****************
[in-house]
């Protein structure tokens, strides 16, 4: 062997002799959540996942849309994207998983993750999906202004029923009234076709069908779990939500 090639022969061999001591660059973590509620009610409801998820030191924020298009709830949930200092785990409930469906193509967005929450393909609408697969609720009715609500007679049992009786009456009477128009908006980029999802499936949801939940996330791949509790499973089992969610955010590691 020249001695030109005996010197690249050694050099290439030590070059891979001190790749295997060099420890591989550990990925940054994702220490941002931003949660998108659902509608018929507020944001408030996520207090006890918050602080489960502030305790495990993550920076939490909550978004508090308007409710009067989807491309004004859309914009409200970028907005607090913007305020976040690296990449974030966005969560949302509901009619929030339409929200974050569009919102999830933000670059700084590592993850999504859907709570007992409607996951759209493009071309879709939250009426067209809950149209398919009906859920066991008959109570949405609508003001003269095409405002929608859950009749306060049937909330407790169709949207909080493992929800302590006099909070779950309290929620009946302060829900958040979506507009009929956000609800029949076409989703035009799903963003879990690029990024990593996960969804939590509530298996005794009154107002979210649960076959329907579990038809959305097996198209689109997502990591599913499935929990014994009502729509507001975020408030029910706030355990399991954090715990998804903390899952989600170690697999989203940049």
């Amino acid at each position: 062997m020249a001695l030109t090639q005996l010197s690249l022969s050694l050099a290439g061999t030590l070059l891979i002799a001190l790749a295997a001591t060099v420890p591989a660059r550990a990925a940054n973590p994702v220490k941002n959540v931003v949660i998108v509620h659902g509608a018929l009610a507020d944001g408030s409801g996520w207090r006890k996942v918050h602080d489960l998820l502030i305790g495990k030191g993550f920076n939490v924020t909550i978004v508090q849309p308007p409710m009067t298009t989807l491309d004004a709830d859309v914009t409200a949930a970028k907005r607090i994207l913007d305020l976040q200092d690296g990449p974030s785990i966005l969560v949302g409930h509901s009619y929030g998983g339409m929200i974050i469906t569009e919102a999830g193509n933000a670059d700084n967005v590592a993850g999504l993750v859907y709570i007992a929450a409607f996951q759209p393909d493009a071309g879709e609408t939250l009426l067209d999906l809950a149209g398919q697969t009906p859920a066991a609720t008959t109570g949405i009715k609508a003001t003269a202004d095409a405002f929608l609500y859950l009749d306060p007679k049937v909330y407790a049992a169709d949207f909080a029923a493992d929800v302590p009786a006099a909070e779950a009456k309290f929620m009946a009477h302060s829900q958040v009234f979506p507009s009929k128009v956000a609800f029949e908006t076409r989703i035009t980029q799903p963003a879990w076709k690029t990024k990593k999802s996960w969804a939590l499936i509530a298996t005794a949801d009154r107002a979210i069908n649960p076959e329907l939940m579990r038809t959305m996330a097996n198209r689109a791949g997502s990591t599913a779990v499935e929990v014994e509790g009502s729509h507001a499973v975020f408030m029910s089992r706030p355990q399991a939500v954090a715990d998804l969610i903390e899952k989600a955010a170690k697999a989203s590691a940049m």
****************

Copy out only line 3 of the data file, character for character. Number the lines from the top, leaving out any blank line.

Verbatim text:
């Amino acid at each position: 062997m020249a001695l030109t090639q005996l010197s690249l022969s050694l050099a290439g061999t030590l070059l891979i002799a001190l790749a295997a001591t060099v420890p591989a660059r550990a990925a940054n973590p994702v220490k941002n959540v931003v949660i998108v509620h659902g509608a018929l009610a507020d944001g408030s409801g996520w207090r006890k996942v918050h602080d489960l998820l502030i305790g495990k030191g993550f920076n939490v924020t909550i978004v508090q849309p308007p409710m009067t298009t989807l491309d004004a709830d859309v914009t409200a949930a970028k907005r607090i994207l913007d305020l976040q200092d690296g990449p974030s785990i966005l969560v949302g409930h509901s009619y929030g998983g339409m929200i974050i469906t569009e919102a999830g193509n933000a670059d700084n967005v590592a993850g999504l993750v859907y709570i007992a929450a409607f996951q759209p393909d493009a071309g879709e609408t939250l009426l067209d999906l809950a149209g398919q697969t009906p859920a066991a609720t008959t109570g949405i009715k609508a003001t003269a202004d095409a405002f929608l609500y859950l009749d306060p007679k049937v909330y407790a049992a169709d949207f909080a029923a493992d929800v302590p009786a006099a909070e779950a009456k309290f929620m009946a009477h302060s829900q958040v009234f979506p507009s009929k128009v956000a609800f029949e908006t076409r989703i035009t980029q799903p963003a879990w076709k690029t990024k990593k999802s996960w969804a939590l499936i509530a298996t005794a949801d009154r107002a979210i069908n649960p076959e329907l939940m579990r038809t959305m996330a097996n198209r689109a791949g997502s990591t599913a779990v499935e929990v014994e509790g009502s729509h507001a499973v975020f408030m029910s089992r706030p355990q399991a939500v954090a715990d998804l969610i903390e899952k989600a955010a170690k697999a989203s590691a940049m």